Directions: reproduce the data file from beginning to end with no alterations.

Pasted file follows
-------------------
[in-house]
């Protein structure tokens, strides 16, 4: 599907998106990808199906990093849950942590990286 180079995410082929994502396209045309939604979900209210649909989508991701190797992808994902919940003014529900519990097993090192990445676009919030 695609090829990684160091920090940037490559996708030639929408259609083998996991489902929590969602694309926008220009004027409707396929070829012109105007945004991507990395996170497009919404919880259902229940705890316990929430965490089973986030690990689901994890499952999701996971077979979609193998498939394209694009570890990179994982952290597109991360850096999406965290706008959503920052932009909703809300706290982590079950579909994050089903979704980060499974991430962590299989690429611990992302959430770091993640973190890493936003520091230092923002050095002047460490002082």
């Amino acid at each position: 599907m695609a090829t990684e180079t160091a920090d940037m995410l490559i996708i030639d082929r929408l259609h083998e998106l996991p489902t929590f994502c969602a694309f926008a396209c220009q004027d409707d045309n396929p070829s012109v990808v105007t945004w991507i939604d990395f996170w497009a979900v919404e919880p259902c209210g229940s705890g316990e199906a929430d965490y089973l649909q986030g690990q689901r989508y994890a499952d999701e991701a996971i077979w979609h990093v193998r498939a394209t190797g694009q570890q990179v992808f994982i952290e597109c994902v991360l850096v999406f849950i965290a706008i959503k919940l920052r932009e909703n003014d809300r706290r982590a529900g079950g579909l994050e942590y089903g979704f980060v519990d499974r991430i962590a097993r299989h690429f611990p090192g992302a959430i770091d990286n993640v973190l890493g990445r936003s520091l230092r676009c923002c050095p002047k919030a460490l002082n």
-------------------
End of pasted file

[in-house]
């Protein structure tokens, strides 16, 4: 599907998106990808199906990093849950942590990286 180079995410082929994502396209045309939604979900209210649909989508991701190797992808994902919940003014529900519990097993090192990445676009919030 695609090829990684160091920090940037490559996708030639929408259609083998996991489902929590969602694309926008220009004027409707396929070829012109105007945004991507990395996170497009919404919880259902229940705890316990929430965490089973986030690990689901994890499952999701996971077979979609193998498939394209694009570890990179994982952290597109991360850096999406965290706008959503920052932009909703809300706290982590079950579909994050089903979704980060499974991430962590299989690429611990992302959430770091993640973190890493936003520091230092923002050095002047460490002082």
């Amino acid at each position: 599907m695609a090829t990684e180079t160091a920090d940037m995410l490559i996708i030639d082929r929408l259609h083998e998106l996991p489902t929590f994502c969602a694309f926008a396209c220009q004027d409707d045309n396929p070829s012109v990808v105007t945004w991507i939604d990395f996170w497009a979900v919404e919880p259902c209210g229940s705890g316990e199906a929430d965490y089973l649909q986030g690990q689901r989508y994890a499952d999701e991701a996971i077979w979609h990093v193998r498939a394209t190797g694009q570890q990179v992808f994982i952290e597109c994902v991360l850096v999406f849950i965290a706008i959503k919940l920052r932009e909703n003014d809300r706290r982590a529900g079950g579909l994050e942590y089903g979704f980060v519990d499974r991430i962590a097993r299989h690429f611990p090192g992302a959430i770091d990286n993640v973190l890493g990445r936003s520091l230092r676009c923002c050095p002047k919030a460490l002082n």